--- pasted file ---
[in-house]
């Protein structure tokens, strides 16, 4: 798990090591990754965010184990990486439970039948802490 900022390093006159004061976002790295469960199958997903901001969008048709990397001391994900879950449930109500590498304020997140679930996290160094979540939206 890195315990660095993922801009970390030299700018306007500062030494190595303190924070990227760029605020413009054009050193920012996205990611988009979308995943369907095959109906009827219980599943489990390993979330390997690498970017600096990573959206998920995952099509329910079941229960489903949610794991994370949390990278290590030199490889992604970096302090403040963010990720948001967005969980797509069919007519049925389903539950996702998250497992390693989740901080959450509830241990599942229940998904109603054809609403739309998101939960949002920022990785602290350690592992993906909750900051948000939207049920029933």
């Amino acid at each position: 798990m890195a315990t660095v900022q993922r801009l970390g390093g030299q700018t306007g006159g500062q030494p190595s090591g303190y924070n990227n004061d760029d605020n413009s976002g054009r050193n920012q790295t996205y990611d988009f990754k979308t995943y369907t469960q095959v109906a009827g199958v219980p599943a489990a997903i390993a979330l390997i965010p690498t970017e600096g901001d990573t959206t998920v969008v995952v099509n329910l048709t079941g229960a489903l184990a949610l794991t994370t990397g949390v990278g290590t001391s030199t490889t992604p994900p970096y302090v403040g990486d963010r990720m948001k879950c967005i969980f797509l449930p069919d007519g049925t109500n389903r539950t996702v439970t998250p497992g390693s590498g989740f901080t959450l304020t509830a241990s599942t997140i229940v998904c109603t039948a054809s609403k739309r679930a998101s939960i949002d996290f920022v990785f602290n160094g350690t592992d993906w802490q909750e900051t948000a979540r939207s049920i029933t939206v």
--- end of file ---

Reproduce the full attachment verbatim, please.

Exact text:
[in-house]
């Protein structure tokens, strides 16, 4: 798990090591990754965010184990990486439970039948802490 900022390093006159004061976002790295469960199958997903901001969008048709990397001391994900879950449930109500590498304020997140679930996290160094979540939206 890195315990660095993922801009970390030299700018306007500062030494190595303190924070990227760029605020413009054009050193920012996205990611988009979308995943369907095959109906009827219980599943489990390993979330390997690498970017600096990573959206998920995952099509329910079941229960489903949610794991994370949390990278290590030199490889992604970096302090403040963010990720948001967005969980797509069919007519049925389903539950996702998250497992390693989740901080959450509830241990599942229940998904109603054809609403739309998101939960949002920022990785602290350690592992993906909750900051948000939207049920029933």
């Amino acid at each position: 798990m890195a315990t660095v900022q993922r801009l970390g390093g030299q700018t306007g006159g500062q030494p190595s090591g303190y924070n990227n004061d760029d605020n413009s976002g054009r050193n920012q790295t996205y990611d988009f990754k979308t995943y369907t469960q095959v109906a009827g199958v219980p599943a489990a997903i390993a979330l390997i965010p690498t970017e600096g901001d990573t959206t998920v969008v995952v099509n329910l048709t079941g229960a489903l184990a949610l794991t994370t990397g949390v990278g290590t001391s030199t490889t992604p994900p970096y302090v403040g990486d963010r990720m948001k879950c967005i969980f797509l449930p069919d007519g049925t109500n389903r539950t996702v439970t998250p497992g390693s590498g989740f901080t959450l304020t509830a241990s599942t997140i229940v998904c109603t039948a054809s609403k739309r679930a998101s939960i949002d996290f920022v990785f602290n160094g350690t592992d993906w802490q909750e900051t948000a979540r939207s049920i029933t939206v």